Evaluation of a short Food Frequency Questionnaire to assess cardiovascular disease-related diet and lifestyle factors

Karianne Svendsen1*, Hege Berg Henriksen2, Beate Østengen2, David R. Jacobs Jr.3, Vibeke H. Telle-Hansen2, Monica H. Carlsen1, and Kjetil Retterstøl1,4

1Department of Nutrition, Institute of Basic Medical Sciences, University of Oslo, Oslo, Norway; 2Faculty of Health Sciences, Oslo Metropolitan University, Oslo, Norway; 3Division of Epidemiology and Community Health, School of Public Health, University of Minnesota, Minneapolis, USA; 4The Lipid Clinic, Department of Endocrinology, Morbid Obesity and Preventive Medicine, Oslo University Hospital, Oslo, Norway


Background: The Vascular lifestyle-Intervention and Screening in phArmacies (VISA) study investigates diet and lifestyle factors associated with risk of cardiovascular disease (CVD). As part of the study methodology, a short Food Frequency Questionnaire (FFQ), the VISA-FFQ, was adapted from the Norwegian NORDIET-FFQ.

Objective: The aim of this study was to evaluate the VISA-FFQ and its ability to estimate intakes of foods and lifestyle factors in screening for elevated risk of CVD. The evaluation included assessment of relative validity of intake of milk fat and assessment of reproducibility of several foods and lifestyle factors.

Design: Relative validity of milk fat estimated from the VISA-FFQ was assessed in 307 participants by comparing estimated dietary intake of the fatty acids pentadecanoic acid (15:0) and heptadecanoic acid (17:0), from milk fat with whole blood biomarkers 15:0 and 17:0. Reproducibility was evaluated in 122 participants by comparing consistency in intakes of different foods and lifestyle factors reported by the VISA-FFQ and administered twice with a 4-week interval.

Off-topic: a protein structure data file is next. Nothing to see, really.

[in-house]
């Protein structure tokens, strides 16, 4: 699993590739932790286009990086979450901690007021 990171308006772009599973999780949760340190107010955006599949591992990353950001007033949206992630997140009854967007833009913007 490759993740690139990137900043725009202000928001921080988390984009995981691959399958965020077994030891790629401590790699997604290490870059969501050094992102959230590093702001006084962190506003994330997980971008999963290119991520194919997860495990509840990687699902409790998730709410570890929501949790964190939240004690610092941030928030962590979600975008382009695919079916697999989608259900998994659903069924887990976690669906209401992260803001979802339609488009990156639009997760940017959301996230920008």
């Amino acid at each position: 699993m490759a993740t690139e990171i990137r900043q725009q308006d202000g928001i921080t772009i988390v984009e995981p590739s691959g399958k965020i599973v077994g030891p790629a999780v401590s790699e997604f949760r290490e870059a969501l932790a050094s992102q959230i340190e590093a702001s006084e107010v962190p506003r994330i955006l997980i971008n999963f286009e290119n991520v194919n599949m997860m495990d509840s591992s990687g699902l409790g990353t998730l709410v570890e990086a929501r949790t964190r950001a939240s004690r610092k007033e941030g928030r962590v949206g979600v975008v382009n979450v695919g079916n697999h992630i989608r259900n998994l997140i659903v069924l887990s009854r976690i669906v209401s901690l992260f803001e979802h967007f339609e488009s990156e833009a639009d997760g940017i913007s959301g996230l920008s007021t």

Results: Dietary 15:0 milk fat estimated from the VISA-FFQ correlated positively with whole blood 15:0 (r = 0.32, P < 0.05). Men presented higher correlations than women did. Acceptable and consistent reproducibility (r = 0.44–0.94 and no large difference between test and retest) was observed for most beverages, milk products, spreads on bread and meat (all of which included food items categorised into at least two fat categories) and also for eggs, fruits and vegetables, nuts, pasta and rice, dessert/sweets, smoking and physical activity. Reproducibility did not consistently meet a satisfactory standard (r ≤ 0.41 or large difference between test and retest) for unsweetened cereals, fatty fish, cakes, oils, white-, bread, crispbread and rice.

Conclusion: The validity of the VISA-FFQ was acceptable for intake of milk fat, and there was an overall satisfactory, though variable, reproducibility for intake of several foods and lifestyle factors in the VISA-FFQ.

Keywords: Food Frequency Questionnaire; validity; biomarkers; fatty acids; dietary assessment; short-FFQ; milk-fat; saturated fat

Citation: Food & Nutrition Research 2018, 62: 1370 - http://dx.doi.org/10.29219/fnr.v62.1370

Copyright: © 2018 Karianne Svendsen et al. This is an Open Access article distributed under the terms of the Creative Commons Attribution 4.0 International License, allowing third parties to copy and redistribute the material in any medium or format and to remix, transform, and build upon the material for any purpose, even commercially, provided the original work is properly cited and states its license.

Received: 18 August 2017; Revised: 19 March 2018; Accepted: 22 March 2018; Published: 19 April 2018

Conflict of interest and funding: This work was supported by Wendel Jarlsberg Fund and Vita hjertego’ (Mills AS). The sponsors had no role in the design, analysis or writing of this article

*Karianne Svendsen, Department of Nutrition, Institute of Basic Medical Sciences, University of Oslo, Blindern, NO- 0317 Oslo, Norway, Tel: +47 228551526/+47 95026445, Email: Karianne.svendsen@medisin.uio.no